Lewinsky first talked about how her role in the infamous Bill Clinton scandal — which made her “patient zero” in the realm of public shaming — helped set her on a path toward becoming an “anti-bullying advocate.”
“After graduate school, I realized that I couldn’t run away from what happened, I had to integrate it,” she said. “It just became clear that what happened to me — and I made a mistake — but what happened to me was now happening to many other people, especially young people.”
15 Minutes of Shame, premiering today on HBO Max, tackles the issue of public shaming in the internet era, and even before that.
“One of the factors in the film is around the idea of how shame has been used since the beginning of time as a social tool,” Lewinsky said, noting that — with the onset of the internet and tabloid culture — the problem worsened.
“But I think what we’re seeing now, too, is that this is very much about power. Are there people in power who should face consequences? Absolutely. But there are people not in positions of power who are facing the same consequence and it’s ruining their lives in a way that is very different.”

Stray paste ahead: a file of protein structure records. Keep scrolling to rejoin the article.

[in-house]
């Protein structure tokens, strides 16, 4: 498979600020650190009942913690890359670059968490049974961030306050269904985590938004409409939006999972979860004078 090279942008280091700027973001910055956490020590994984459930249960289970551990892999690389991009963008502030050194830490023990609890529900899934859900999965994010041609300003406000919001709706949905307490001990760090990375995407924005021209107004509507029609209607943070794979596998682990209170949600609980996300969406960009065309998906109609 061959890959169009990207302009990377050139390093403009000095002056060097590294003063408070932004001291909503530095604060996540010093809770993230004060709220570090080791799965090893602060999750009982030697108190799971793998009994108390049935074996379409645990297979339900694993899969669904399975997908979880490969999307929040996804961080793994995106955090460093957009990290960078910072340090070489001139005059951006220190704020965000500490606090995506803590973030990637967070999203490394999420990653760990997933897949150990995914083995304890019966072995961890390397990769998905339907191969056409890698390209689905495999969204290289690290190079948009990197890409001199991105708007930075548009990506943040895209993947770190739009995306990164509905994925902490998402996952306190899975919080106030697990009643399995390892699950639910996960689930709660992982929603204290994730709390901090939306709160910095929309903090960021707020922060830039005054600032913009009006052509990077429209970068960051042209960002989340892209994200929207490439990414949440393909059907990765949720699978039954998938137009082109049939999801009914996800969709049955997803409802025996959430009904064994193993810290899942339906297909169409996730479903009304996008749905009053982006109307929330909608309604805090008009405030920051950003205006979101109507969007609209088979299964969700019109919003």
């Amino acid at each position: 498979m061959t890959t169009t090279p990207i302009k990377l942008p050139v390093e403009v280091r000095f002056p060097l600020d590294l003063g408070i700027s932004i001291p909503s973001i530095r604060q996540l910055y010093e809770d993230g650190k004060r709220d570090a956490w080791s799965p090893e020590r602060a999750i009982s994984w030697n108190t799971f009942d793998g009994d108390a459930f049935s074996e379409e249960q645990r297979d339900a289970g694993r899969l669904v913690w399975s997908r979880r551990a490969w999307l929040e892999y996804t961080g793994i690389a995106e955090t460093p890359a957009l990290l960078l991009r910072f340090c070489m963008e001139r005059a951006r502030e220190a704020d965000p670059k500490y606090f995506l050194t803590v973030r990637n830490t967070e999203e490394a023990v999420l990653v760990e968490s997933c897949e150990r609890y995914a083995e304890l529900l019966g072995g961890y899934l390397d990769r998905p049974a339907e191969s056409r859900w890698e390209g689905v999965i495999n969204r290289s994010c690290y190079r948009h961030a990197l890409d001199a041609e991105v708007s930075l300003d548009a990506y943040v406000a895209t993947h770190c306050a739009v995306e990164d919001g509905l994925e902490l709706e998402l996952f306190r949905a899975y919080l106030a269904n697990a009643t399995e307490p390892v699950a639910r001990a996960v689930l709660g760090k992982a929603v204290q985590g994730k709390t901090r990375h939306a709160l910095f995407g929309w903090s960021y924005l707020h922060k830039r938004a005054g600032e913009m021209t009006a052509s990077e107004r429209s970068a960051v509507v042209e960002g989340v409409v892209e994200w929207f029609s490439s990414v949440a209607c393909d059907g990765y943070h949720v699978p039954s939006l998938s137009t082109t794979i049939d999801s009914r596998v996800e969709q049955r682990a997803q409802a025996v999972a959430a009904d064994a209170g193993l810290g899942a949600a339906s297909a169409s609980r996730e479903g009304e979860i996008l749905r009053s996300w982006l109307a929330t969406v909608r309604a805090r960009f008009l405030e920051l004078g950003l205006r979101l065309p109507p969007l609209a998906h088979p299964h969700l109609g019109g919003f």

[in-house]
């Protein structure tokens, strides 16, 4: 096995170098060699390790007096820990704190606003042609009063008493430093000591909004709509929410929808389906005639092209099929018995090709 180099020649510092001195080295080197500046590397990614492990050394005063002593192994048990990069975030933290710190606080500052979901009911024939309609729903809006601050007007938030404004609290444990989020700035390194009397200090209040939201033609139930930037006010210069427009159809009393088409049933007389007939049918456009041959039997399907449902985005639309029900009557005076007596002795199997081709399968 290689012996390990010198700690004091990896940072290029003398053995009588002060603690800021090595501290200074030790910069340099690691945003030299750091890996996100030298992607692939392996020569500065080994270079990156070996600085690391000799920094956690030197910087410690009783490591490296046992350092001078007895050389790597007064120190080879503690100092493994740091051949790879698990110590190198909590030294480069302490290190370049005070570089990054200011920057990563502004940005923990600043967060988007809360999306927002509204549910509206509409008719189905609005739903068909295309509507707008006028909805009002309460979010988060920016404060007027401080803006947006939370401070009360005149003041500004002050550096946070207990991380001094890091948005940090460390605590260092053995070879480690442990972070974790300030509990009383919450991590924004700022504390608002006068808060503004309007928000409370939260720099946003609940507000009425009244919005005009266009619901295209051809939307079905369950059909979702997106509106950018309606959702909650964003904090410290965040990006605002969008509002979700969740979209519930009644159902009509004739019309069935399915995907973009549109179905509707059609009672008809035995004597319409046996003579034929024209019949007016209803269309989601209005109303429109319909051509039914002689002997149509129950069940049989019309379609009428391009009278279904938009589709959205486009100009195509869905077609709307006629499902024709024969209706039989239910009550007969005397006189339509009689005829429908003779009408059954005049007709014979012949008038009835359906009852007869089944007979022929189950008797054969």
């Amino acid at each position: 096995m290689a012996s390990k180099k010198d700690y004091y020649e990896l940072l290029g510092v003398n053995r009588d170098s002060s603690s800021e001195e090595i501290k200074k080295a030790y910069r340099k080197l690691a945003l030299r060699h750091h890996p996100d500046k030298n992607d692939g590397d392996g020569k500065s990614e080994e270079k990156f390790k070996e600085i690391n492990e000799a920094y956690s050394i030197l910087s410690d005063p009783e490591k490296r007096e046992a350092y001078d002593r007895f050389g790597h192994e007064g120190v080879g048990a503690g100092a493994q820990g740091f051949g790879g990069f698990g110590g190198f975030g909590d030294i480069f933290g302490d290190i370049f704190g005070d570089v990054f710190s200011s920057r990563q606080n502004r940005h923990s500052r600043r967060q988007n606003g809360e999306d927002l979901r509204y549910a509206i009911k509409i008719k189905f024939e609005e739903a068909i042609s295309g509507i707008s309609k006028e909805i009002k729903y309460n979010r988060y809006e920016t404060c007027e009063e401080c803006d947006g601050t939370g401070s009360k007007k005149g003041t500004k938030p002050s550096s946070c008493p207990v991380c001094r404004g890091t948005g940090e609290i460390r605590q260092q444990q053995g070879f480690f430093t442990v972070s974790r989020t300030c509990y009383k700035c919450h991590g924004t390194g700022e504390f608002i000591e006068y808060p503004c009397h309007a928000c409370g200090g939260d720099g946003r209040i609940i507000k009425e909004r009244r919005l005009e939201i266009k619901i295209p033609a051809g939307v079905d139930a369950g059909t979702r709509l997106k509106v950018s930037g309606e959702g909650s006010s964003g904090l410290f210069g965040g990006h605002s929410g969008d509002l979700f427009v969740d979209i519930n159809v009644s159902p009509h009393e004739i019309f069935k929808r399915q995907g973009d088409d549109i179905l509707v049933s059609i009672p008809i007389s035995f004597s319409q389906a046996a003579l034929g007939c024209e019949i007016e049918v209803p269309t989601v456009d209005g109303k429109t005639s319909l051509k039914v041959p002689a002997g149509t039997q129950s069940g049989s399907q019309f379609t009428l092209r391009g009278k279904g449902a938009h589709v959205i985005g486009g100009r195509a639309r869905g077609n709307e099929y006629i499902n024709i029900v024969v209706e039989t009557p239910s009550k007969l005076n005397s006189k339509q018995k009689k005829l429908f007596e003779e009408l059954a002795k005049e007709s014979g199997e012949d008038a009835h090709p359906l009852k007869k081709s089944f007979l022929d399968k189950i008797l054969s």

As for “cancel culture,” Lewinsky noted its benefits — the #MeToo and Black Lives Matter movement rose out of giving a voice to those who hadn’t had one — but there is a downside.
“I don’t know what you think about cancel culture and the term ‘cancel culture,’ but I think, for me, it’s just become a little too broad,” Lewinsky told Noah. “I think that really what felt important was for people to come to understand what happens in these shamings, and what does it feel like to be on the receiving end of that tidal wave of negativity. It has exacerbated from being just shamed; it also can be violence, and that violence — particularly for women — it doesn’t just live online.”